The National Preparedness for Response Exercise Program (PREP) was created in response to the 1989 EXXON VALDEZ oil spill disaster and is focused on strengthening a port community's preparedness to respond to oil spills. In planning for its PREP exercise in 2003, the oil spill response community within the Delaware River Port Complex saw an excellent opportunity to leverage the PREP exercise program to create an exercise that combined a major oil spill response with law enforcement operations that included: implementing security measures for protection of maritime infrastructure, crime scene investigation and intelligence collection.

The PREP exercise scenario involved a catastrophic oil spill that was the result of a terrorist incident. The overarching objective of the exercise was to use the Incident Command System (ICS) to manage concurrent operations involving law enforcement response (Crisis Management) and response operations aimed at protecting public health and safety (Consequence Management). To integrate the two distinct disciplines of law enforcement operations and oil spill response, the exercise objectives included: (1) testing an ICS organizational model to manage spill response and maritime security with the FBI's Joint Operations Center (JOC), which is responsible for investigation and intelligence activities; (2) developing Incident Action Plans that integrate both oil spill and maritime security operations; and, (3) using the common processes inherent in ICS, to coordinate the efforts of 25 responding agencies to create a cohesive response. In the case of the Philadelphia exercise, the convergence of crisis and consequence management required unprecedented cooperation by all responding agencies. Focusing on the Incident Command System was absolutely critical for multi-agency operations. This paper discusses the 2003 Philadelphia PREP exercise and the valuable lessons learned in conducting concurrent operations under a single management system.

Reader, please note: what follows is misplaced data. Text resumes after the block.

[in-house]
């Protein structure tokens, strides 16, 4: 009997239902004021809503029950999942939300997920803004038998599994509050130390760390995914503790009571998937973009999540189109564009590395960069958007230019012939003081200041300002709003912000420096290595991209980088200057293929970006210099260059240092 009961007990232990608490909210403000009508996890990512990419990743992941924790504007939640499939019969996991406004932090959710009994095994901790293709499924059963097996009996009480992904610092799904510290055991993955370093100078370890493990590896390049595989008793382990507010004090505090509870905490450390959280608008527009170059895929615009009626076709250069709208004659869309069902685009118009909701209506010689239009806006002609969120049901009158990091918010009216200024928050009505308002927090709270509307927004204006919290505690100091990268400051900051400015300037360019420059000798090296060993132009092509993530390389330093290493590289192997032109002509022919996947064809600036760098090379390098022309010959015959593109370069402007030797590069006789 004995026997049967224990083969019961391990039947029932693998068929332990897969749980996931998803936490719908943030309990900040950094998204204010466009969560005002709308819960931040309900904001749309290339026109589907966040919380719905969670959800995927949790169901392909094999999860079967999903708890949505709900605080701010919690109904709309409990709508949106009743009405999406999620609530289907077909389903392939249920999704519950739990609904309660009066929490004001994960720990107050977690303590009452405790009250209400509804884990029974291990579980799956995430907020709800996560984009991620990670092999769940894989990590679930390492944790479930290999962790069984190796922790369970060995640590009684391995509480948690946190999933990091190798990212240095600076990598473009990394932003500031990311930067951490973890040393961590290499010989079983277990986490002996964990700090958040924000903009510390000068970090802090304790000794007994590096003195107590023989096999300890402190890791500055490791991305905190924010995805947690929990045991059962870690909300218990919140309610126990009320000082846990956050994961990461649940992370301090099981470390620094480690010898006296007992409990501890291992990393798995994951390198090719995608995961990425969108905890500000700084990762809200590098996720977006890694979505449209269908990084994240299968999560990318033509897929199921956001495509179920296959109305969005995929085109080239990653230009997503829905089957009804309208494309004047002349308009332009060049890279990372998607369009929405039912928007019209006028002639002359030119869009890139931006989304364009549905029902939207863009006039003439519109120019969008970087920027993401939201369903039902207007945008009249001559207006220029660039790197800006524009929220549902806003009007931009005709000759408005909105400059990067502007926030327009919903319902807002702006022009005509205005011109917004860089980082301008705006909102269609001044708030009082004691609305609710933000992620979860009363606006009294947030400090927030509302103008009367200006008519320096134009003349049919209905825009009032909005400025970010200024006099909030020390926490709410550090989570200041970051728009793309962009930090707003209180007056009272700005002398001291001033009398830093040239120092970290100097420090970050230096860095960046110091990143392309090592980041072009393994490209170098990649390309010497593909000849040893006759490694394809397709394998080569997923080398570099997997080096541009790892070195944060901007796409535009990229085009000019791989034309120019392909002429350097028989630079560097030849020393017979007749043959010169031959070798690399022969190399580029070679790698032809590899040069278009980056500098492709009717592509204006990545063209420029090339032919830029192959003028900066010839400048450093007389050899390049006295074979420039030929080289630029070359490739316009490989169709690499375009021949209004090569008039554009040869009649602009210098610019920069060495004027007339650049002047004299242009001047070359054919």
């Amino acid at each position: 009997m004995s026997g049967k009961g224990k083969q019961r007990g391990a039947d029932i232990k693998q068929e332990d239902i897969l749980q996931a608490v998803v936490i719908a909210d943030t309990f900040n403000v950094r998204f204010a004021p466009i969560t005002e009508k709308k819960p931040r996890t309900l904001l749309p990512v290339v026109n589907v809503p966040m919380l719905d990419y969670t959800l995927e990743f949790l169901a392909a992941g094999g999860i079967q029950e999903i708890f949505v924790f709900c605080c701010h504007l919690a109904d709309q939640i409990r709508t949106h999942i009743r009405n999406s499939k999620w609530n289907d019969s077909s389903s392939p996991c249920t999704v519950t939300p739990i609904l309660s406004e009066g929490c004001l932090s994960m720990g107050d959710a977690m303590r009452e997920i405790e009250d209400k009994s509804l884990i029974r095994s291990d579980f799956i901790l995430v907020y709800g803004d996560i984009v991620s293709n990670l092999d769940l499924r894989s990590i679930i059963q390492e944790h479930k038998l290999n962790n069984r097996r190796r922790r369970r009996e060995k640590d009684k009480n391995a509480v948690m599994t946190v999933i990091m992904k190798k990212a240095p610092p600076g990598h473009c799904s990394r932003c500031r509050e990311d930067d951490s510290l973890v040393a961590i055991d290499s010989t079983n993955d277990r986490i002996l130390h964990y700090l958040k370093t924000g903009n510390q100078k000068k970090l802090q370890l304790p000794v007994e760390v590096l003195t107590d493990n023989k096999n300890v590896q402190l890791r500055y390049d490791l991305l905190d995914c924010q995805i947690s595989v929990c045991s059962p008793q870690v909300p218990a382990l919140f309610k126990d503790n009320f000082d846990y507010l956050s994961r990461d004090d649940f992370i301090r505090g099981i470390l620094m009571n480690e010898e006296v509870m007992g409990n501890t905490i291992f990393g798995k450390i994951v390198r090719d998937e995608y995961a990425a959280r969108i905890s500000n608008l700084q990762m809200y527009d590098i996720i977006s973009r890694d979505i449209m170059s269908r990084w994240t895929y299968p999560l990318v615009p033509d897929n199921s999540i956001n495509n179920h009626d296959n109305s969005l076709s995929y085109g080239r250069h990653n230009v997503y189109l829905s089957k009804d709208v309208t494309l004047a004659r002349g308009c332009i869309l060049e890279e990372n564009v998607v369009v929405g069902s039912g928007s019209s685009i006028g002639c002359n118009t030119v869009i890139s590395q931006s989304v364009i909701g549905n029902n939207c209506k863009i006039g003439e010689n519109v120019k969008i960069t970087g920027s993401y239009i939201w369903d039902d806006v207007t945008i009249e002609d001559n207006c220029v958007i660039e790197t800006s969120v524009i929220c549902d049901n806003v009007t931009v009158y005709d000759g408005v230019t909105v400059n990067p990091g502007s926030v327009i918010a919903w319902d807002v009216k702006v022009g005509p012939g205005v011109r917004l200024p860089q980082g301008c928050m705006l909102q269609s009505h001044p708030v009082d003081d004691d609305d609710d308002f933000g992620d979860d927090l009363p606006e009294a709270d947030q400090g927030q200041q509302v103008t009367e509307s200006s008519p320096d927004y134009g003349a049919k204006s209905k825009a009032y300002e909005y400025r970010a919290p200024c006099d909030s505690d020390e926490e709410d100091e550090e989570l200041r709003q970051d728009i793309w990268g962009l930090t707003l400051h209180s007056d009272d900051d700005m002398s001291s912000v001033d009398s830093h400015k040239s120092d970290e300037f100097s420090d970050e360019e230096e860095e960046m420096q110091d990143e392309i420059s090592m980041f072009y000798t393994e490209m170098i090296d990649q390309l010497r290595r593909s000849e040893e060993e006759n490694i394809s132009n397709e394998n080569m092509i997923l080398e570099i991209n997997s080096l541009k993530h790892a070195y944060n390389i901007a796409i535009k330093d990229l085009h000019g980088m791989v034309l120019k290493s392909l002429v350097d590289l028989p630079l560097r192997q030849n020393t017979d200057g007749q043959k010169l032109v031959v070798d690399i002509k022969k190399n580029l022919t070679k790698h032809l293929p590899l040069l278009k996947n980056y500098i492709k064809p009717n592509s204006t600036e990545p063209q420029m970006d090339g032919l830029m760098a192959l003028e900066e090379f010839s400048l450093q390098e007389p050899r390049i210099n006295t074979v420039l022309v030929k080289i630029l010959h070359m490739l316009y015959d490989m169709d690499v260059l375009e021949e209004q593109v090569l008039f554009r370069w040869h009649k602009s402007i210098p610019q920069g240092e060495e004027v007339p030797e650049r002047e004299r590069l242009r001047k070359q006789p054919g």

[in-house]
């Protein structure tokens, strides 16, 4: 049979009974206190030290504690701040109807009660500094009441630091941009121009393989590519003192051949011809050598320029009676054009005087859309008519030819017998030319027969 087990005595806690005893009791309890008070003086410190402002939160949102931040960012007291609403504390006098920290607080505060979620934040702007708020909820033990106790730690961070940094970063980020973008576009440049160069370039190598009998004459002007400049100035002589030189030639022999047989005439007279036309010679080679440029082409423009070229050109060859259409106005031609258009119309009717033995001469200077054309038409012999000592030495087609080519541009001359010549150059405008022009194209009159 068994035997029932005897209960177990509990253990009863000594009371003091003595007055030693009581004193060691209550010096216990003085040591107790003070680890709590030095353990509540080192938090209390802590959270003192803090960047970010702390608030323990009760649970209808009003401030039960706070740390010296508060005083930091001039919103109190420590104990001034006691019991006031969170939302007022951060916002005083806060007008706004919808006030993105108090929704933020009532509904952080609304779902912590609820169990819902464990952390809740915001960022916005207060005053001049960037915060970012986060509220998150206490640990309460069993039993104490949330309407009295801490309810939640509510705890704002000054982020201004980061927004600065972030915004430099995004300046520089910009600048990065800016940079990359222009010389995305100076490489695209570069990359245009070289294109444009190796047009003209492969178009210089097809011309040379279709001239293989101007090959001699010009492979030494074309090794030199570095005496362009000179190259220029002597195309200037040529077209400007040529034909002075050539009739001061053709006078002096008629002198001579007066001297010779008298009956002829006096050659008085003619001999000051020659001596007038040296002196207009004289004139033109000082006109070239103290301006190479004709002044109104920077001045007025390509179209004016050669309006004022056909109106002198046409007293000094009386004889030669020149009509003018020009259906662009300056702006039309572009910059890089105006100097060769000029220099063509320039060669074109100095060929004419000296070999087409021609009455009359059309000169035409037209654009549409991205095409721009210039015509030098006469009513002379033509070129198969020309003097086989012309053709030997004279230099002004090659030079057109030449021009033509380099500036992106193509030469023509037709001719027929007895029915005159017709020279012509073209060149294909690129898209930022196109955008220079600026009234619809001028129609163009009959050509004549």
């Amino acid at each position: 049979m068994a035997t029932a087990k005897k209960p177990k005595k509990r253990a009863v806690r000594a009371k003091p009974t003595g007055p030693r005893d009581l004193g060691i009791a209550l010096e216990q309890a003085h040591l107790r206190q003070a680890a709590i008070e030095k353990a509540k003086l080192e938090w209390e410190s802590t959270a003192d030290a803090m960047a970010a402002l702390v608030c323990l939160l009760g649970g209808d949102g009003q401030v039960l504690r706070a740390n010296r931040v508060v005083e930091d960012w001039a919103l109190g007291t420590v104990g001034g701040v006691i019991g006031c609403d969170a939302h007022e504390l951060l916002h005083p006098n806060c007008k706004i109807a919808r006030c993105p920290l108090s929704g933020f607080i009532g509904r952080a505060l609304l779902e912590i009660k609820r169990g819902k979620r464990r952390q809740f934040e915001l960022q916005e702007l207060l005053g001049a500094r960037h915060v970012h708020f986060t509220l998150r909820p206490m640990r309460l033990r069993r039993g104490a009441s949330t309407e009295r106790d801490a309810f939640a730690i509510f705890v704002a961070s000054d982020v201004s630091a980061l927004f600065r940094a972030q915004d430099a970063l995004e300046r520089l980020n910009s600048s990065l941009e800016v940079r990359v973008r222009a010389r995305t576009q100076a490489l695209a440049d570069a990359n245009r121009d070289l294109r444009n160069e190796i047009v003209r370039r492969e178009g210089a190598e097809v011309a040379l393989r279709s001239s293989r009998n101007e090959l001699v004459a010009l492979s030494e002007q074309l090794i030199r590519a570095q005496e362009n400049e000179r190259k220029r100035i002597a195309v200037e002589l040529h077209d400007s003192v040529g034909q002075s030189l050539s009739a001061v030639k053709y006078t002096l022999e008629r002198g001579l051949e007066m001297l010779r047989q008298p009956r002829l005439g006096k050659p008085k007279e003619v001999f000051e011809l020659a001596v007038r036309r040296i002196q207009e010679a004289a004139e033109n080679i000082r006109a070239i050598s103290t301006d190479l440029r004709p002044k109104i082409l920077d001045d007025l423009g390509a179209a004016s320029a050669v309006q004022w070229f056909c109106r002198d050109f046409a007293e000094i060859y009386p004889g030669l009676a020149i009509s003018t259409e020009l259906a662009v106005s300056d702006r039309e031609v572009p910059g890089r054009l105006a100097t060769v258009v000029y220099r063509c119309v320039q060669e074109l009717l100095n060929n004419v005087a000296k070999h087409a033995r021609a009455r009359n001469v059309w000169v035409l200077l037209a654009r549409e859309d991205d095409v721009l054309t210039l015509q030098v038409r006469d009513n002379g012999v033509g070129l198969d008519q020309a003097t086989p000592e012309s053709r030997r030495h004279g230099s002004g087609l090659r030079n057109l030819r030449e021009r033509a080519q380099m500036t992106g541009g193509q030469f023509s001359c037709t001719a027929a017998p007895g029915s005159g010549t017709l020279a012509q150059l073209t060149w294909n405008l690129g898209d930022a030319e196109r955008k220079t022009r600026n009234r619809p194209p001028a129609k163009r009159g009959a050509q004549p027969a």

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Author notes

1 The opinions or assertions in this paper are solely those of the authors and do not represent the views of the U. S. federal government.